“Almost every physician initially reacts by saying ‘I am already doing this’,” says Markham. “It is almost as if you are saying that they haven’t been doing something right. The problem is that it hasn’t been systematic. It may have been great care, but it hasn’t been proactive.”

And all indications are that it hasn’t been working for doctors either. Sixty-five percent of physicians are so frustrated with the current state of healthcare, that they would retire tomorrow if given the chance. With physician burnout at an all-time high, local healthcare organizations are hoping that a system that removes some of the time pressure will help. Under the Medical Home model, the most costly and time-consuming patients are funneled into a system to connect them with needed support services without clogging up the works or throwing off the schedule.

“I would see one of these patients with multiple medical problems show up on my schedule and think, ‘Oh my gosh…. This patient is scheduled for 15 minutes and they are going to take up an hour of my time!’,” says Tad Jacobs, MD, Chief Medical Officer for Avera Health. “When you are chasing your schedule, it is hard to give the detail of care that you want to give. Often, after you see one of these complex patients  – say, a diabetic –you would wonder, ‘Did they really get what I was telling them?’”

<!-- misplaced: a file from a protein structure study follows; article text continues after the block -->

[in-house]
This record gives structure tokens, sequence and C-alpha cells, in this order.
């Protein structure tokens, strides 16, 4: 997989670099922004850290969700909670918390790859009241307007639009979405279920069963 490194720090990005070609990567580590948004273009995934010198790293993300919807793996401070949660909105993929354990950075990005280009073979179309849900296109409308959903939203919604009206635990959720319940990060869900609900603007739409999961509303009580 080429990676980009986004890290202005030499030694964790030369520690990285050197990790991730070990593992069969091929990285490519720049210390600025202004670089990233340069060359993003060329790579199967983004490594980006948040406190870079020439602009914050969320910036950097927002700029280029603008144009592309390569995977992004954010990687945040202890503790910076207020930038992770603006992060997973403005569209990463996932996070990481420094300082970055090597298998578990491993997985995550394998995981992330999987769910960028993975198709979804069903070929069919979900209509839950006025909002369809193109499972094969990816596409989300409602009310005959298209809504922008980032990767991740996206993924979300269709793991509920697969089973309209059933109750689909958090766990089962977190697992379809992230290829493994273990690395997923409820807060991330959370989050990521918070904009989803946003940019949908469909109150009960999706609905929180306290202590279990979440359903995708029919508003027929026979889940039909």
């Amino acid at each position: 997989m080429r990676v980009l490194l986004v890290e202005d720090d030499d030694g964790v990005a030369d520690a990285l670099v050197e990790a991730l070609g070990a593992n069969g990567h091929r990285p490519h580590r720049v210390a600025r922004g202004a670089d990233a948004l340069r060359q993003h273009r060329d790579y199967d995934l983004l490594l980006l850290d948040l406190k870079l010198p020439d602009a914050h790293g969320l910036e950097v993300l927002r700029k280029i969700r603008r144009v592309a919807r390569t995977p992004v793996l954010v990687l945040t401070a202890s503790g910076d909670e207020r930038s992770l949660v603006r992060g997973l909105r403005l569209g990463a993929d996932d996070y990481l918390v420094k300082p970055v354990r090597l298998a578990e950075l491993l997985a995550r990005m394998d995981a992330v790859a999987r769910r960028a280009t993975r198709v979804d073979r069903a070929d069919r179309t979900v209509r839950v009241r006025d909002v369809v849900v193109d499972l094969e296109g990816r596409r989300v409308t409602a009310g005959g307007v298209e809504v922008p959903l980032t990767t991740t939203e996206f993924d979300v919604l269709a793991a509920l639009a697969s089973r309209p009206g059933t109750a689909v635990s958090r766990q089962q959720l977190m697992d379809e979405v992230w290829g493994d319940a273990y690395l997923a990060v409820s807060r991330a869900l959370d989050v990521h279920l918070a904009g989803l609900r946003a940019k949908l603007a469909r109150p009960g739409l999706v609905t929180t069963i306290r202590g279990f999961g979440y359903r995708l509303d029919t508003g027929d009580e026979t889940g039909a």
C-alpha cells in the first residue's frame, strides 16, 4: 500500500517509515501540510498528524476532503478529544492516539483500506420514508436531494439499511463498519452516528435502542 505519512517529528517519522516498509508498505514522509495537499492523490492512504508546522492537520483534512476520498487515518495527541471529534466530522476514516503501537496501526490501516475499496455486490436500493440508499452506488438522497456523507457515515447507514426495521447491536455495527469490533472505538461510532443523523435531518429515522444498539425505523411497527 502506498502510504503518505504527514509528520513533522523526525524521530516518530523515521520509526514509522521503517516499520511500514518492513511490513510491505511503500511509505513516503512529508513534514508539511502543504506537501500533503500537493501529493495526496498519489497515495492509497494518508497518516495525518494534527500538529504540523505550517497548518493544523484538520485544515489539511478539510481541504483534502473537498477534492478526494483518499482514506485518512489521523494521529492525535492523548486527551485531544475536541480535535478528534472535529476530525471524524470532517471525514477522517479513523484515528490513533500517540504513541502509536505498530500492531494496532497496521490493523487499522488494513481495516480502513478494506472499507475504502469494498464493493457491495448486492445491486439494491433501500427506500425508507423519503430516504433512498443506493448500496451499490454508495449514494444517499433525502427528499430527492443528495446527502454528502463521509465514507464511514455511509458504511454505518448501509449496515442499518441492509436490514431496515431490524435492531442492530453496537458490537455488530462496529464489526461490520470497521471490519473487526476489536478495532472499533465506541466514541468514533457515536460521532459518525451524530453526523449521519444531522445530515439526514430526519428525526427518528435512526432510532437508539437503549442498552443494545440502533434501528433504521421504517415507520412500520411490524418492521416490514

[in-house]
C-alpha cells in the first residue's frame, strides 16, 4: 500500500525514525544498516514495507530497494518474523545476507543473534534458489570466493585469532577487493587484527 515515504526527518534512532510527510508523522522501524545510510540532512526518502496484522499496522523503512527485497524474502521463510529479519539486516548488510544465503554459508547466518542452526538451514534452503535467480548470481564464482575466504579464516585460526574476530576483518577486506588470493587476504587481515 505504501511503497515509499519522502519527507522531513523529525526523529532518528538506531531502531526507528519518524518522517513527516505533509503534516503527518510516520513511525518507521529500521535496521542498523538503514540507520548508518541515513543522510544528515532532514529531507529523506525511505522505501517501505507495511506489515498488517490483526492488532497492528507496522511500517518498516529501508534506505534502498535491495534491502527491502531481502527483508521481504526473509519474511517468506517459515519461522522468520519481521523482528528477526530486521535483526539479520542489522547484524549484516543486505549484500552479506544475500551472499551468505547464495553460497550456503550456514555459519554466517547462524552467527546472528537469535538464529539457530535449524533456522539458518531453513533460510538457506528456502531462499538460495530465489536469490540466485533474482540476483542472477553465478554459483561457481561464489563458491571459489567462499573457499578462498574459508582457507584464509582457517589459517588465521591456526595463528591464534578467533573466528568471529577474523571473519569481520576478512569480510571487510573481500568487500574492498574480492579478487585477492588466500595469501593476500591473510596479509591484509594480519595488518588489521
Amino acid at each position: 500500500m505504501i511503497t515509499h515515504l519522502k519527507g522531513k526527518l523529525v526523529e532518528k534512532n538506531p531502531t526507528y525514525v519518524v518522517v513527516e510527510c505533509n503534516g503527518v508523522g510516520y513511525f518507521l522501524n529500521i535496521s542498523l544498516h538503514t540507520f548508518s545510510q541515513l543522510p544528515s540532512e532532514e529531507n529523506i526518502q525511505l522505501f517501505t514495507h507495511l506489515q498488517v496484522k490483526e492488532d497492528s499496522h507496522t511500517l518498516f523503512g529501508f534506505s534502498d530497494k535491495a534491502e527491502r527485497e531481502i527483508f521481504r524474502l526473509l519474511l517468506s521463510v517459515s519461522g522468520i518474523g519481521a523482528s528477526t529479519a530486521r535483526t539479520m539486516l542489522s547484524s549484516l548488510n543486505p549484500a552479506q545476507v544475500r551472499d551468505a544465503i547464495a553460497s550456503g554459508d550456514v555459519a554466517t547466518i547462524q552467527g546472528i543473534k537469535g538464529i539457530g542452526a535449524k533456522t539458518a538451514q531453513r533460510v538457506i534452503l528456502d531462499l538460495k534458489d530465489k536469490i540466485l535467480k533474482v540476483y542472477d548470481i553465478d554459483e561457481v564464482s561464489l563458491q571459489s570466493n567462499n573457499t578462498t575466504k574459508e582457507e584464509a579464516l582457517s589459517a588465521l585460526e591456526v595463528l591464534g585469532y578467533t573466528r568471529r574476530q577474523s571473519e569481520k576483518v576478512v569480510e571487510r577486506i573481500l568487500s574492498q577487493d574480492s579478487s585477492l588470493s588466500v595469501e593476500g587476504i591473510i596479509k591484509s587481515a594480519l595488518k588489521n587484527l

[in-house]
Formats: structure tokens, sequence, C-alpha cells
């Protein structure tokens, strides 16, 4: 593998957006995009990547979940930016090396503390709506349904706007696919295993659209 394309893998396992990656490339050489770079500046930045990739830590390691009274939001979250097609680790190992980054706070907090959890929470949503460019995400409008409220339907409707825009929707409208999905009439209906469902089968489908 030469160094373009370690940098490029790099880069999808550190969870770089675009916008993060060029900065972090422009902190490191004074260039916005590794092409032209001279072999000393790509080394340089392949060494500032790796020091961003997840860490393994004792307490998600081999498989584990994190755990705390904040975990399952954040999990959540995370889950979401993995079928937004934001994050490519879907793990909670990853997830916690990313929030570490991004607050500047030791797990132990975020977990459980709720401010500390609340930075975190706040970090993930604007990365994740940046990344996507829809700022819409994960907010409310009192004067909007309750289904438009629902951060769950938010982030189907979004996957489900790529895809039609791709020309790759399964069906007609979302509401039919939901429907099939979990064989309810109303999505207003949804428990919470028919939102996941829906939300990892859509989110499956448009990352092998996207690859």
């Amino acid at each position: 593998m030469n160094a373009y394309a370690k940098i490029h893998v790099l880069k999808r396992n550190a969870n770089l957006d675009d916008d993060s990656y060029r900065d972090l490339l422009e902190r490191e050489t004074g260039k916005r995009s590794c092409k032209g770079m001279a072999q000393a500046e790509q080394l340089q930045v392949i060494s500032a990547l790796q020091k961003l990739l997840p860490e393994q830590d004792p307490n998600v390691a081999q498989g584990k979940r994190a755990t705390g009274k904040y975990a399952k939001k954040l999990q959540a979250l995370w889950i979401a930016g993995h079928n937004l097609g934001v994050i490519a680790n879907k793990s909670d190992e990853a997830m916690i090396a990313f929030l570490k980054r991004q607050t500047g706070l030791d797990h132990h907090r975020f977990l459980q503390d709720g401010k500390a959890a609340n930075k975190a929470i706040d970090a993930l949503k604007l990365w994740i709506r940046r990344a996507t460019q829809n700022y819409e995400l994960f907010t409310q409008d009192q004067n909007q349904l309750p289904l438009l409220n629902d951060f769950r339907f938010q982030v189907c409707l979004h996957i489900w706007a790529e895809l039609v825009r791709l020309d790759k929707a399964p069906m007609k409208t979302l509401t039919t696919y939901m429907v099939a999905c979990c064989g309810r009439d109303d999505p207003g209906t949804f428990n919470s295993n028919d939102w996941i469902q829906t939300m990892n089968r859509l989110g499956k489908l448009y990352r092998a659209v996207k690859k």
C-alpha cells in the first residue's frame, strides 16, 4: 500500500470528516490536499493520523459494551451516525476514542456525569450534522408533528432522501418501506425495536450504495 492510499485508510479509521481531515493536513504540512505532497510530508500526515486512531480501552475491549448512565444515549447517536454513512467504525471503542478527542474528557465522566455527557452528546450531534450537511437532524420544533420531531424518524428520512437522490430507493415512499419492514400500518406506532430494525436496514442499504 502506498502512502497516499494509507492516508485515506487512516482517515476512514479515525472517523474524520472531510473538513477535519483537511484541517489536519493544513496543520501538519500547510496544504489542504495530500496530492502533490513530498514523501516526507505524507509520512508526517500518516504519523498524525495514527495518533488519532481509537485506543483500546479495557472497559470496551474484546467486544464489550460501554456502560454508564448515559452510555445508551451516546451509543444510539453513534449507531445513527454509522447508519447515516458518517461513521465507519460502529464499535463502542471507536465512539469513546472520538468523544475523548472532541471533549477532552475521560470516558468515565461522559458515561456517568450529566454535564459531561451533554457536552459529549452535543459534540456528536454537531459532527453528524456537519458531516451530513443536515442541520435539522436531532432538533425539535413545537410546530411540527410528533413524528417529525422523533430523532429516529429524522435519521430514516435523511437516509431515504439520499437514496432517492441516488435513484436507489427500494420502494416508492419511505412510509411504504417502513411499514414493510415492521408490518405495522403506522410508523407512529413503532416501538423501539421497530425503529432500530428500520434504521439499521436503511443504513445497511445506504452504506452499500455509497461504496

Avera’s answer is the Avera Coordinated Care Program being implemented in 6 regional hubs, including Mcgreevy Clinics in Sioux Falls, where the first patient was enrolled this spring. As with most Medical Home-like approaches, the system will focus first on the sickest patients, a task made more feasible – if not exactly easy – by electronic health records and registries.  

“When we visited some other Medical Homes, we found that the health coach, or care coordinator, was often very overwhelmed with collecting this kind of data,” says Dave Flicek, Senior VP for Avera Medical Group. “So, in our model, we have included a documentation specialist whose job it is to go through the medical record and help support the nurse in coordinating care.”

“The biggest challenge has been getting doctors to understand how this is different from what they’re already doing,” says Terri Carlson, VP of Sanford Clinics, where the Sanford Medical Home model has been used in some form for 6 years. In the last 2 years, RN Health Coaches have been made available to all Sanford Clinics.

“What has been fun is when we have doctors who were not initially sending their patients to the health coach, come back and say ‘Wow! What have you done? I have been trying to get this patient to do this or that for years and they finally have!’ It increases physician satisfaction to see their patients doing well.”